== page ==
The Grand Ole Opry has lost another member as Ralph Stanley has passed away after a long battle with skin cancer. Dr. Ralph was 86 and was the last of the first generation of bluegrass stars still alive.
Ralph Edmund Stanley was born on February 25, 1927 in Dickinson County, Virginia, where he lived his entire life. With his brother Carter, the Stanley Brothers formed the Clinch Mountain Boys shortly after World War II. After Carter's death in 1966, Ralph Stanley continued on with his solo career. Considered a part of the first generation of bluegrass performers, Ralph was a member of the International Bluegrass Hall of Honor, elected in 1992.
While he first achieved recognition as a member of one of country music's best loved brother duos, Dr. Ralph Stanley's long solo career has earned him critical acclaim and the devotion of generations of fans. Born in the Clinch Mountains of Southwestern Virginia, Ralph's mother taught him the basics of the old time clawhammer style of banjo playing when he was young, around the time he and his older brother Carter were learning to sing in church.
After returning from military service at the end of World War II, Ralph and Carter formed the clinch mountain boys, and made their first record for Rich-R-Tone label in 1947. The Stanley Brothers, with their signature mournful duets, went on to record for Columbia Records, Mercury and King, introducing what are now some of the most loved songs in the country and bluegrass repertoire.
After Carter's death in 1966, Ralph began emphasizing a more mature, rural sound, build around his distinguished tenor singing and simple-but-driving, "Stanley style," banjo playing. Over the decades his band has included many promising young talents including Ricky Skaggs, Keith Whitley, Larry Sparks, grandson Nathan Stanley, and son Ralph Stanley II, all of whom eventually graduated to distinguished solo careers. A wider audience embraced Ralph's music in the '90s when he invited acclaimed artists such as Vince Gill, George Jones, and Bob Dylan to be guests on his albums. In 2002, he earned a Grammy award for his acapella performance of "Oh Death" from the award-winning "Oh Brother Where Art Thou?" soundtrack. Among Ralph's many other honors are the Library of Congress's Living Legend Award and two honorary degrees (Lincoln Memorial University and Yale University) that led to his universal recognition as "Doctor Ralph." From his 2015 album "Man of Constant Sorrow," co-produced by Buddy Miller and Jim Lauderdale, the likes of Elvis Costello, Robert Plant, Josh Turner, and Dierks Bentley joined him, further affirming that Dr Ralph Stanley is an American treasure.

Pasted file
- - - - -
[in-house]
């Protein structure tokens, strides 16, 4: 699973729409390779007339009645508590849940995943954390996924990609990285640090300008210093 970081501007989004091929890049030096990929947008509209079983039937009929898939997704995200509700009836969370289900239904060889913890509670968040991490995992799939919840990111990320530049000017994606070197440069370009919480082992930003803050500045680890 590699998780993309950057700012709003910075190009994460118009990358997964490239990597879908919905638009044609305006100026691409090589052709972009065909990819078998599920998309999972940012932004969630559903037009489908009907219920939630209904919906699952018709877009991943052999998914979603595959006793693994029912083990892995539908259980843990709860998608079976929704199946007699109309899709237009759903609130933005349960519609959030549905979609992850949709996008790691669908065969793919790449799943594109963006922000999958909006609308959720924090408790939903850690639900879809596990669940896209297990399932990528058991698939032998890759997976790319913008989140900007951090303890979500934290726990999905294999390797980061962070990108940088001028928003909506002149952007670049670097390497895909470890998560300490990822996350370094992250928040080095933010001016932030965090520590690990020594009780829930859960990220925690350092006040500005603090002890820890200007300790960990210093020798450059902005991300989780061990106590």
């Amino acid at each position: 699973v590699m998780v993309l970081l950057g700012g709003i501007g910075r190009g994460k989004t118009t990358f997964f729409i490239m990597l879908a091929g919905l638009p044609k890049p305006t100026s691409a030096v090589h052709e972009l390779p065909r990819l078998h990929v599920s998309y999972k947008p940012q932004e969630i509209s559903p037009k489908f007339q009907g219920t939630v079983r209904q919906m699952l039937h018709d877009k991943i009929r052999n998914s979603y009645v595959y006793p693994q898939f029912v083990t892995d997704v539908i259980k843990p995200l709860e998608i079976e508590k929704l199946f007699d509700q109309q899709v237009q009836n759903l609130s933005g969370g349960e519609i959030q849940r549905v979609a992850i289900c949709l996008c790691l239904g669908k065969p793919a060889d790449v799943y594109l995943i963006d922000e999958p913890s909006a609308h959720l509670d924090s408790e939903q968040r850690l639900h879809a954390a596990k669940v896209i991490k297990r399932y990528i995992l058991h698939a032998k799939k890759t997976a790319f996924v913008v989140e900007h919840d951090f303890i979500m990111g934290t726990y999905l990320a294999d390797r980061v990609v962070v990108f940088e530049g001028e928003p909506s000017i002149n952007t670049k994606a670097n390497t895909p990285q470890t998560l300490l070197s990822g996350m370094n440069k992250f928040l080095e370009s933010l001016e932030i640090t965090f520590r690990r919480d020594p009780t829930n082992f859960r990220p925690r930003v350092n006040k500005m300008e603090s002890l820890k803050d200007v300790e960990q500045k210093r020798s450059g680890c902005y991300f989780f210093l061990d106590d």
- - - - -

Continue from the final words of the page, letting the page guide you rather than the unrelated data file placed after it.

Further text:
Ralph Stanley joined the Grand Ole Opry on January 15, 2000, with Patty Loveless and Porter Wagoner doing the induction, an induction that was well deserved.
In addition to seeing Ralph Stanley on the Opry numerous times, I also had the pleasure of seeing him in concert a few years ago when he came up to Ohio. After the show, he did a meet and greet, where he signed his autobiography for me, along with a Stanley Brothers CD. He was a gentleman in every sense of the word who never forgot where his roots were.
Prayers and thoughts go to the family and friends of Ralph Stanley.